researchers' interest in the area. In addition to taking ground images, the camera also has been busy
Click on image to enlarge
Phobos in Transit
Mars has two small, asteroid-sized moons named Phobos and Deimos. From the point of view of the rover,
located near the equator of Mars, these moons occasionally pass in front of, or "transit," the disk of the sun.
These transit events are the Martian equivalent of partial solar eclipses on Earth because the outline of
the moons does not completely cover the sun (in contrast, Earth's moon does block the entire sun during a
total solar eclipse). These eclipses, like those on Earth, occur in predictable "seasons" a few times each
As part of a multi-mission campaign, NASA's Curiosity rover is observing these transits, the first of which
involved the moon Phobos grazing the sun's disk. The event was observed on Martian day, or sol, 37
(September 13, 2012) using Curiosity's Mast Camera, or Mastcam, equipped with special filters for directly
observing the sun. In a series of high-resolution video frames acquired at about three frames per second for
about two minutes, the outline of part of Phobos blocked about five percent of the sun.
This animation shows the transit as viewed by the Mastcam 100-millimiter camera (M-100) in nine frames.
Another version of the animation is available, consisting of 20 frames taken by the Mastcam 34-millimeter camera
(M-34), which has about one-third the resolution of the M-100. In total, 256 frames were taken by the M-100 and
384 frames for the M-34.
The transit was also observed by Curiosity's Rover Environmental Monitoring Stations (REMS) instrument, which
saw about a five percent drop in the sun's ultraviolet radiation during the event.
Mission scientists use these events to very accurately determine the orbital parameters of the Martian moons.
Phobos, for example, orbits very close to Mars and is slowly spiraling in to Mars because of tidal forces.
These forces change the orbital position of Phobos over time, and accurate measurements of those changes can
provide information about the internal structure of that moon and how it dissipates energy. Deimos orbits much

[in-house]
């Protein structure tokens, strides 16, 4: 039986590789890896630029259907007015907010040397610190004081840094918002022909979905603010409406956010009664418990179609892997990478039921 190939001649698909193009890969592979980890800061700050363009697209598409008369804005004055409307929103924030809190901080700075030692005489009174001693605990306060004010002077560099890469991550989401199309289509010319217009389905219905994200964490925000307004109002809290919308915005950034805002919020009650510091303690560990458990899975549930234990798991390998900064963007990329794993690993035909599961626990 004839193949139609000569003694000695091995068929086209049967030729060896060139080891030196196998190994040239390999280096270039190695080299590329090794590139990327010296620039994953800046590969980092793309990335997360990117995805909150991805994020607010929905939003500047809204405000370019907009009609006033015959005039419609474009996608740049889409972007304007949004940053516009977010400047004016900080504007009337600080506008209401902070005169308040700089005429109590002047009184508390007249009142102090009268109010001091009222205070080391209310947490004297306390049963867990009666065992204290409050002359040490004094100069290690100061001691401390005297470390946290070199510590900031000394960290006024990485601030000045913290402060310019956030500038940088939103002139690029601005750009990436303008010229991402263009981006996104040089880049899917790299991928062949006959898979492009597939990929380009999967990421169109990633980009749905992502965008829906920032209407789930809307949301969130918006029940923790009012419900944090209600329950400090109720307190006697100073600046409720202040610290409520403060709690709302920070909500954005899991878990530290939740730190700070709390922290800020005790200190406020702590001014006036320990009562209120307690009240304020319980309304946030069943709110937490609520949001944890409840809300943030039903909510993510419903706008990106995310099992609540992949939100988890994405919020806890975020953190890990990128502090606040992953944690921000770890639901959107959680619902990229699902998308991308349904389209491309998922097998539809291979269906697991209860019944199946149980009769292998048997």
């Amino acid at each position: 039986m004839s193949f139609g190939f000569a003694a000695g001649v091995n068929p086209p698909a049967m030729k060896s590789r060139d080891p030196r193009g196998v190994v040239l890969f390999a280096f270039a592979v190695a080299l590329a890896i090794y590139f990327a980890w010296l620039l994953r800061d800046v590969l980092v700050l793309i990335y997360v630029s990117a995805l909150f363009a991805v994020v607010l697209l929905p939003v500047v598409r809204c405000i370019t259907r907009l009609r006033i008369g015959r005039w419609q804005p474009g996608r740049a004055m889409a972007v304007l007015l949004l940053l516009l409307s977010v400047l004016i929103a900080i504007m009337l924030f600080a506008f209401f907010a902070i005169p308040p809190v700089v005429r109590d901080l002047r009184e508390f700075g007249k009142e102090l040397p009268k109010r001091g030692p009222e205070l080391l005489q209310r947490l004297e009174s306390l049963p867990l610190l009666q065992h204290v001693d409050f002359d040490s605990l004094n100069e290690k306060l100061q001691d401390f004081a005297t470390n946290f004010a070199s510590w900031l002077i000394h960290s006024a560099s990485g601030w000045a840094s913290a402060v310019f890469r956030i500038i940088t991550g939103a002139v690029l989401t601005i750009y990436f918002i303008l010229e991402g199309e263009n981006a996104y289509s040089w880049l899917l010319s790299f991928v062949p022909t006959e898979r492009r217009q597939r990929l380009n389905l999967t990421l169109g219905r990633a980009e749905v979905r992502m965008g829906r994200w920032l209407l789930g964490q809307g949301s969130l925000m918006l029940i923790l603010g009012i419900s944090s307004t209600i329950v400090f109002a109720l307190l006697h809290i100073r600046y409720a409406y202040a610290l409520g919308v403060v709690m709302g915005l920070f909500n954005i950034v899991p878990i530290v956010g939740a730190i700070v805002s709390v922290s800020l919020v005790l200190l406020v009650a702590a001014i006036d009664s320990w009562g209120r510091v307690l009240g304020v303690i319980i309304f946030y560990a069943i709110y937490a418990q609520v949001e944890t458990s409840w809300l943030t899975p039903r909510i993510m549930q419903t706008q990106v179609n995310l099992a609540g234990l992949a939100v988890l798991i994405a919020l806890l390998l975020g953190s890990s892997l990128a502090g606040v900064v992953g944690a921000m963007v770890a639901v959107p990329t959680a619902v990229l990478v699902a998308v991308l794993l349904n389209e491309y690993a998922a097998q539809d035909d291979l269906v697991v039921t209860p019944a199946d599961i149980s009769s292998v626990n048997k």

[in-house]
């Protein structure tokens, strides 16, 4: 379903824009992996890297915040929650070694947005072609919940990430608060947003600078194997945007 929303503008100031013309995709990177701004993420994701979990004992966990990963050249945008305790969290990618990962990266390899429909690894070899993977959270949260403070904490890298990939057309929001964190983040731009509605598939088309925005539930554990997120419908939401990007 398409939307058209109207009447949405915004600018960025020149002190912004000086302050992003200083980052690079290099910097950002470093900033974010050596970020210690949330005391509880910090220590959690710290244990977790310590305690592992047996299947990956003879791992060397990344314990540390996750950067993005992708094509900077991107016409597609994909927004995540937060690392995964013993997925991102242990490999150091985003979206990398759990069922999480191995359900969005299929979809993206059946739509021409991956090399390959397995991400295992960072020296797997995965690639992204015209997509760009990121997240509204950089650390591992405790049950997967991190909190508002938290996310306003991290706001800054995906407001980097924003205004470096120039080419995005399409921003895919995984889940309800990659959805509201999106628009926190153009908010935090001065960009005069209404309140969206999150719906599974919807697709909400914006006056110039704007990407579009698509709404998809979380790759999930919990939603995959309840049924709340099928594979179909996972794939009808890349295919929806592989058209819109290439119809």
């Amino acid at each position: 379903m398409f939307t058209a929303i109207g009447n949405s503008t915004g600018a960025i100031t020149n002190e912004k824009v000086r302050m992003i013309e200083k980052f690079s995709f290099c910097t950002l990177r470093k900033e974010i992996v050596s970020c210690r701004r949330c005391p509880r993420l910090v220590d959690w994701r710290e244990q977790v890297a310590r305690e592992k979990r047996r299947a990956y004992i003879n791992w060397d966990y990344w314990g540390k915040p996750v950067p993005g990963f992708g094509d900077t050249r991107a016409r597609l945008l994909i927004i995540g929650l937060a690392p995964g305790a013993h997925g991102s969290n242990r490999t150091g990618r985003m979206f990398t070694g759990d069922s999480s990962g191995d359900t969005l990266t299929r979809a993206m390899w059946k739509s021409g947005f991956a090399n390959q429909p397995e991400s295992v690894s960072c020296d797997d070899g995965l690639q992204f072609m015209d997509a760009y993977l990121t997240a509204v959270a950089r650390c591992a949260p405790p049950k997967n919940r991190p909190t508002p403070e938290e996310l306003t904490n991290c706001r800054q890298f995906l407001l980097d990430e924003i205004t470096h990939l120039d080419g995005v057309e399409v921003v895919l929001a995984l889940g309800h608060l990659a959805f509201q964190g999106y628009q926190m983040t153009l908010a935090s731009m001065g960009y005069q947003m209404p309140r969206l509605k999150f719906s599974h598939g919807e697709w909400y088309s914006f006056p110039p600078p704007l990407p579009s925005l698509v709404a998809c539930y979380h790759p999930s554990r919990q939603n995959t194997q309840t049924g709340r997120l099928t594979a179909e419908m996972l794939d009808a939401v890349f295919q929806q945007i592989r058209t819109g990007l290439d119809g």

farther away and is slowly spiraling out.
NASA's Mars Exploration Rover Opportunity will also attempt to observe a different set of Phobos and Deimos
transits, seen from the other side of the planet, in Meridiani Planum. Image credit: NASA/JPL-Caltech/MSSS
On two recent days, Curiosity pointed the Mastcam at the sun and recorded images of Mars' two moons, Phobos
and Deimos, passing in front of the sun from the rover's point of view. Results of these transit observations
are part of a long-term study of changes in the moons' orbits. NASA's twin Mars Exploration Rovers, Spirit
and Opportunity, which arrived at Mars in 2004, also have observed solar transits by Mars' moons.
Opportunity is doing so again this week.
"Phobos is in an orbit very slowly getting closer to Mars, and Deimos is in an orbit very slowly getting
farther from Mars," said Curiosity's science team co-investigator Mark Lemmon of Texas A&M University,
College Station. "These observations help us reduce uncertainty in calculations of the changes."
In Curiosity's observations of Phobos this week, the time when the edge of the moon began overlapping the
disc of the sun was predictable to within a few seconds. Uncertainty in timing is because Mars' interior
structure isn't fully understood.
Phobos causes small changes to the shape of Mars in the same way Earth's moon raises tides. The changes
to Mars' shape depend on the Martian interior which, in turn, cause Phobos' orbit to decay. Timing the
orbital change more precisely provides information about Mars' interior structure.
During Curiosity's two-year prime mission, researchers will use the rover's 10 science instruments to
assess whether the selected field site inside Gale Crater ever has offered environmental conditions
favorable for microbial life.
Extraterrestrial Life Is A Censored Subject Says Famous Professor
It is not often scientists are willing to openly discuss the possibility of extraterrestrial life.
According to a famous astronomy professor there is a reason why a majority of scientists avoid the subject - it is censored!
Even though the general public embraces ideas of extraterrestrial life, science is expected to shun this subject no
matter how strong the evidence, albeit through a conspiracy of silence.